“It didn’t actually disappear obviously, but the impairment created by a wheelchair, experienced in the community every day, are all addressed.”
Gray says it is also about bringing people together.
“So the other thing I noticed when I had my focus groups was that I watched people with spinal injury and when you put them together they all try to solve each other’s problems,” she says.
“So at that point in time it was looking to be a rehab centre but they said: ‘We’re not coming to anything that looks or feels or smells like a rehab centre, we’ve done that stage and while that’s an important stage, we don’t want to go back to that.’
“There was a very high importance to appeal to different stages in the journey.
“I realised that it had to not just be resort like it had to be a resort, as you are not going to get someone at the end of their journey that is thriving and earning money, coming back into a rehab centre. But you would get them coming to a resort environment and there they can inspire and challenge other people that are maybe at different stages in the journey, and need to have that encouragement.
“And I have noticed that already. So I’m calling it ‘the Sargood Effect’.”
Gray says she is thrilled to see the project come to life after years of meticulous planning.
“It is absolutely amazing,” she says.
“All the little pieces that you thought about and worked through [are here]… You have to see it to believe it. It is all so beautifully thought out.
“We had planned even the lights turning on as you wheel through the building so you don’t have to turn on the light and I was there at night the other day and the lights all turned on as I walked through and I was like: ‘It’s all here,’ all the ideas that were on paper.”
The facility also aims to provide opportunities for the development of vocational skills, education for self-management in health, psychological support, carer education and opportunities for community engagement.
Royal Rehab will offer a number of innovative activities as their Beach Access program which will allow guests in wheelchairs to safely access the beautiful beach and water under the supervision of trained clinicians.
“There are two aspects of it,” Gray says.
“There is a holiday for those that need a break. And many of our clients haven’t been away from their homes for five years.
“So lower-level paraplegics and very brave and talented high-level paraplegics do travel but even for them they are saying this is the easiest they have had it.
“The other thing is we are going to be running a whole lot of programs around like-minded things all through the year, so parenting with a spinal injury or the latest information on how to manage your diet or how to age or best ways to keep fit, or what are the latest developments in spinal injury etc.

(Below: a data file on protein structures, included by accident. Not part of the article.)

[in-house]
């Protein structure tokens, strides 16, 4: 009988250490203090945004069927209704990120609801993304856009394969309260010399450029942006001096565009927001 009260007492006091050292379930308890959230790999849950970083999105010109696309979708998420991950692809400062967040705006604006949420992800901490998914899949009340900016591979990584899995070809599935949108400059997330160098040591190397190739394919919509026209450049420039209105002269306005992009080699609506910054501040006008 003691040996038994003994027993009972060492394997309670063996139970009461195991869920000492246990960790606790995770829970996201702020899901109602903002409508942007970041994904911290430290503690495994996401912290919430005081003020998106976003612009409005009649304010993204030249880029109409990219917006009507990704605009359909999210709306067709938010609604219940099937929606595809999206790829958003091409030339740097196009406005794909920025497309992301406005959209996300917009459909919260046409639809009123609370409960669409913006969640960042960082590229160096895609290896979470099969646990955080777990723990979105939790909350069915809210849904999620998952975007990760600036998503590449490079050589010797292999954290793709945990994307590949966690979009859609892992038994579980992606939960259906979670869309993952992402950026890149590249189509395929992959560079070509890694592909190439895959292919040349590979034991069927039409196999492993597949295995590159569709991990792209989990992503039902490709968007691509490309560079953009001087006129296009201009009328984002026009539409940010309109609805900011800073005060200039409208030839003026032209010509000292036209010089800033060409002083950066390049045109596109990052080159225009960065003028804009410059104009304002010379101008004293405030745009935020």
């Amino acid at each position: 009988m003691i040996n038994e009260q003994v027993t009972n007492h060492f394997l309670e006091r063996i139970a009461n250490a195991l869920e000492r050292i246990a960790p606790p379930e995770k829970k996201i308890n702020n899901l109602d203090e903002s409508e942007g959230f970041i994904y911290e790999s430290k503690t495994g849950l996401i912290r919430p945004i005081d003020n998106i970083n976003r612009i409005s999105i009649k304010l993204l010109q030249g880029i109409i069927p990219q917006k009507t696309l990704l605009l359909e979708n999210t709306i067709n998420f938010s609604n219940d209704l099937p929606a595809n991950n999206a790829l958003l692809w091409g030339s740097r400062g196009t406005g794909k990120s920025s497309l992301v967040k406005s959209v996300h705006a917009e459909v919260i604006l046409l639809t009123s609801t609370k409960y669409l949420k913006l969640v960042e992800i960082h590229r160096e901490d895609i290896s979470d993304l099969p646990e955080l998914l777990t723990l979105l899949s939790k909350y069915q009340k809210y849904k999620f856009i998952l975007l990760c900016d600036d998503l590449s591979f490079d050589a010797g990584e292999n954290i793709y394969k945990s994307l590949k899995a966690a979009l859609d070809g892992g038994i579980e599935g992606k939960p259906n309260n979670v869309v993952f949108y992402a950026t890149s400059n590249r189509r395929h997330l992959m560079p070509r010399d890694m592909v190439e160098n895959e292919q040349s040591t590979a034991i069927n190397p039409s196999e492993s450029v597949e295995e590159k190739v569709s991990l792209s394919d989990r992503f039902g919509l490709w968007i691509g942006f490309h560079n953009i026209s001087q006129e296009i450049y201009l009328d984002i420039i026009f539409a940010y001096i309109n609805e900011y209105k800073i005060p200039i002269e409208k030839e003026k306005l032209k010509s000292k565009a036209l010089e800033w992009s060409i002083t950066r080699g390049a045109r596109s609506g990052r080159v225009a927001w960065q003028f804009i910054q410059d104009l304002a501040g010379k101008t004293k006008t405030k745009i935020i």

“Our tagline is to refresh, learn and connect. And I think that’s really important.
“So for people to be able to refresh their lives and to have a break like all of us would have, and for that to be as relaxing as that, because often it is a stressful thing for them. To be able to learn more about their situation or about their opportunity and to connect to other people with spinal injuries.”
Ferrier says it makes going on holiday “too easy”.
“There is just no thought in it, you can just go straight there, they have all the equipment available, going around the facility. You don’t have to look down,” he says.
“Like the whole time when I’m in a wheelchair basically I’m looking down at the ground because you don’t want to hit a rock or a crack or a gap or something like that, but you just don’t have to do that here.
“Within your own room it is so spacious, everything is a good height. It’s a crazy thing.
“Even speaking to other clients there, there was this young bloke that was saying it’s too easy. It’s not too easy but you know what I mean, it was just unbelievable.
“Things that might take you twice as long at home and stuff, I could do so much quicker and easier in this place. I can’t speak highly enough about it. It’s amazing.”
He says the design of the resort “makes for a good time”.
“You don’t have that stress of those minor things in the back of your head of accessibility or anything like that,” he says.
“And not just me, I have two kids, only one of them came with me on the holiday but he really enjoyed himself, he loved it, it had things for him to do and there were other kids there and he was playing with them as well. And also Rozina [Ferrier’s wife], she really enjoyed it, because it is a wonderful location for one but it is no stress for her either, having to worry about.
“Obviously she now understands what it takes for us to go on holidays and there’s no drama for her, so everyone is in a real relaxed mood and it makes for a good time then doesn’t it.”
But he says his favourite thing is not having to touch a door.
“It seems trivial but just the way the doors are all automatic, I just went up, I didn’t have to touch a door handle,” he says.
“That’s a little thing, but I come into my place and it’s a pain in the bum, you are always turning a door handle, I have to push it and then wheel in one hand or reverse in, or try all these different techniques to get through things. But again it’s something no one really thinks of.
“But not having to touch a door. I loved that. Or a light switch. I can just wheel around the whole place and everything is automatic.”
He describes the experience as uplifting.
“Having the place, the equipment and facilities and the staff, to be able to do it, it’s a complete joy to me,” he says.
“I went surfing when I was there. I have done it a few times, I have just learnt how I can paddle a surfboard by myself and just the pure joy that that gives me to be able to do that, the independence and the ability.
“I want to be able to go surfing with my kids, I initially thought not in my wildest dreams I would ever be able to do that again, so it is fully uplifting.
“It really lifts your spirits, having the confidence to be able to think well if I can overcome this or do this then maybe I can do something else.”